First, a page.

Initiated by Transition City Lancaster and Incredible Edible Lancaster, Lancaster Seed Library started in 2015 with the aim of bringing back the lost skill of seed saving. It aims to re-skill local growers in how to save seeds whilst developing a living bank of locally adapted seed.
The project is based on the principles of permaculture – applied systems thinking with an ethical framework. One of permaculture’s principles is to get the biggest possible outcome with the smallest input, so the project tries to be as low maintenance as possible.
The Seed Library’s vision for the future is to have a range of resilient, locally adapted seed varieties available for people to use. These will be used to grow food locally in order to feed into FoodFutures’ wider vision of creating a resilient local food system.
How the seed library works
There are two main elements to the Lancaster Seed Library:
1: The Seed Library Cabinets
Two cabinets are located in Lancaster’s Central Library. These are open to everybody to take and grow seed. One cabinet is for incoming/ donated seeds and the other is for outgoing seeds that people can borrow. Both are sorted alphabetically.
Beside each cabinet is a log book that captures details about people who borrow or donate seed.
The system is very low-maintenance, relies on trust and is open to everyone.
Seeds are also exchanged during a seed swap at Lancaster’s Annual Potato Day which takes place on the last Saturday in January.
This system has been working well for the last five years. The flow of seeds has been steady and people leave notes and say thank you. Keeping the cabinets in the central part of the library has increased the flow of seeds and a notice board has been put up to post things related to seeds and community growing. The cabinets have also visited local food events such as LESS’s seasonal markets and Lancaster’s Annual Potato Day to facilitate seed swaps and stimulate conversations about seed saving. As this is a living library, with a high turnover of seeds, there is no need for fridges etc. to support the long-term storage of seed. During the Covid-19 lockdown seeds were distributed by post and via Sew and Sow Libraries.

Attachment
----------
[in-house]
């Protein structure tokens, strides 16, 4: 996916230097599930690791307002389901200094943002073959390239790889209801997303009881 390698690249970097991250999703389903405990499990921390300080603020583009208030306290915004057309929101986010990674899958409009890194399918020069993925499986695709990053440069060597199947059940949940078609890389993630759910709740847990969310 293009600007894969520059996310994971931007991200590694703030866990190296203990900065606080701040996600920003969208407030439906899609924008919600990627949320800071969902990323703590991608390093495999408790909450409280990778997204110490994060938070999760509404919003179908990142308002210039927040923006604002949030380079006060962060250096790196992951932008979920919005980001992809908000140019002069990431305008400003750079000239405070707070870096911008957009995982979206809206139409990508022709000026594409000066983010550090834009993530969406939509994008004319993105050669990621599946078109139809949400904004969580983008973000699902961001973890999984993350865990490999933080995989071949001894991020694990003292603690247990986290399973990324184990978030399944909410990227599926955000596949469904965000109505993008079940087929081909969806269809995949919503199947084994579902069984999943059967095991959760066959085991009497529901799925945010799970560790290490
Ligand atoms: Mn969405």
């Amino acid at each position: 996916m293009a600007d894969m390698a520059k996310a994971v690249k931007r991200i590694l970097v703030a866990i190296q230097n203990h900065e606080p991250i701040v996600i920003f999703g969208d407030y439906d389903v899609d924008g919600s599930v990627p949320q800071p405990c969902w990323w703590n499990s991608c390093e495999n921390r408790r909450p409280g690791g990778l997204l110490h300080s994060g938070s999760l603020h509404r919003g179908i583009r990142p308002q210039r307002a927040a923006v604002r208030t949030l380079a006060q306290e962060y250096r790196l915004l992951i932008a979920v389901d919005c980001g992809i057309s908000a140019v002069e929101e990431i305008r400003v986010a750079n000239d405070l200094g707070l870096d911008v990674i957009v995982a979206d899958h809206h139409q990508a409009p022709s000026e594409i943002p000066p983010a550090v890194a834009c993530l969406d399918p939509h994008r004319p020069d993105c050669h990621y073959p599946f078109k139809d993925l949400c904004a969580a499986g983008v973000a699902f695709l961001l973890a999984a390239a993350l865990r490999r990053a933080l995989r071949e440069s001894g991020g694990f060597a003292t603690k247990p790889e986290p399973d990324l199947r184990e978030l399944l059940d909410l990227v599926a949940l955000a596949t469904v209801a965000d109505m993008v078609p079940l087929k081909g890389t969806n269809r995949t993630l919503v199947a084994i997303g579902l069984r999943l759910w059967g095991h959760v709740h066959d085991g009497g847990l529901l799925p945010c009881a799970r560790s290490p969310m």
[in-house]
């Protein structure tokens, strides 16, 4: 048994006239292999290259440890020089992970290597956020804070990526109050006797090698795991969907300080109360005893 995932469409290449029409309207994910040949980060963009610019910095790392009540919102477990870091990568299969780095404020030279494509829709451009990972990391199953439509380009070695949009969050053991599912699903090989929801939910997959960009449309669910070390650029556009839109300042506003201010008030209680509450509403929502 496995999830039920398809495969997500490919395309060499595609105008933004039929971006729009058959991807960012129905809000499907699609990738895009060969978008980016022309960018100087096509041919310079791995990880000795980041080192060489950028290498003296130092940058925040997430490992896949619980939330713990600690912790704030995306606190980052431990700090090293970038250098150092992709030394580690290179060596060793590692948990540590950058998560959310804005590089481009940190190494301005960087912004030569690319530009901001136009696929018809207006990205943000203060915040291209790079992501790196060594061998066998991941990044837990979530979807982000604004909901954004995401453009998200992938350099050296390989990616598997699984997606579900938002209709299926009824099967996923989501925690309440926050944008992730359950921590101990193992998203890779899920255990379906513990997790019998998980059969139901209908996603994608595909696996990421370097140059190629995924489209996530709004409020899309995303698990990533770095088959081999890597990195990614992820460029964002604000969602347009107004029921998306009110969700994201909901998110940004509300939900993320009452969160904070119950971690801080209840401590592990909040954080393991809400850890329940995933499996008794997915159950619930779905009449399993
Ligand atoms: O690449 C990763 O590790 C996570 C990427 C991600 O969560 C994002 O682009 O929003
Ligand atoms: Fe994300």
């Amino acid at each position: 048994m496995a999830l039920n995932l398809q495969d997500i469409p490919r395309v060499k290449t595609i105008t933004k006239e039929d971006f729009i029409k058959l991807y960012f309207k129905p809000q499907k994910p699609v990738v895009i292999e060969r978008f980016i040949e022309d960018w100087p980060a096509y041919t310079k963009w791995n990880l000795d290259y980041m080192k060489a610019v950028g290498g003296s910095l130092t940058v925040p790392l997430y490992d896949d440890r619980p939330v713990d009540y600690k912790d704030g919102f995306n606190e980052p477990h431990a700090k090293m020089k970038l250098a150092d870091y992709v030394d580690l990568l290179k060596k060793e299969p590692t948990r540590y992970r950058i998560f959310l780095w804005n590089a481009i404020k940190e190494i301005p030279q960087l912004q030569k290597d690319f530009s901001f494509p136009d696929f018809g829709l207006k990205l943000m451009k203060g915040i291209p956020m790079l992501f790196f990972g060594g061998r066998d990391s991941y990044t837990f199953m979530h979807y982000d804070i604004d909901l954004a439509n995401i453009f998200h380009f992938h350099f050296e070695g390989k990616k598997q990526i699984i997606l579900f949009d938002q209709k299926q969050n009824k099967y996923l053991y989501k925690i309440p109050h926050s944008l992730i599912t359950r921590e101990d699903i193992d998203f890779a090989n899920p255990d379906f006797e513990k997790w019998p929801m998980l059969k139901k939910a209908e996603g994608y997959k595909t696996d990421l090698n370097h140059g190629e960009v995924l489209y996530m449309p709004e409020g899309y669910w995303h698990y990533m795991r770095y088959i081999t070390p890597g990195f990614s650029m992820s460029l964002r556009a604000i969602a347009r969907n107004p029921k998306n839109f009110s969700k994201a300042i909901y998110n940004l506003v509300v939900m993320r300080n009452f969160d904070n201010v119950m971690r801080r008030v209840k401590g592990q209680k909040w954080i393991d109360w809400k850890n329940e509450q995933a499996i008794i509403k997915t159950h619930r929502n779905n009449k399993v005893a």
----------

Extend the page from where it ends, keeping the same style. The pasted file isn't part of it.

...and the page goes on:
2: Links with other projects
The Seed library has built raised beds at Claver Hill Community Food project to function like a living lab. Plants are grown, mixed and matched, and seeds are saved to supply the seed cabinets. For the past four years it has been growing and saving seeds from a range of crops that include quinoa, bean and pea varieties, giant sunflowers, rainbow corn, beetroot, chard, rocket, tomatoes and chillies.
It has also built links with a couple of other seed libraries around the world and has exchanged seeds with seed savers in Greece, Bolivia, Palestine, Spain and Bradford!
It also has links with different seed saving groups in the UK, including the UK and Ireland Seed Sovereignty Programme.
Why save seeds?
FoodFutures’ vision echoes the fact that everything starts with seed, both metaphorically and literally. Lancaster Seed Library believes that seeds should belong to everyone and should be freely available.
Those who own our seed essentially control our food system. In addition, genetic diversity of agricultural seed has declined over the years and many varieties have been lost.
Seed saving is therefore important for regaining control over our food, and for developing locally adapted seeds, genetic diversity and ultimately food resilience.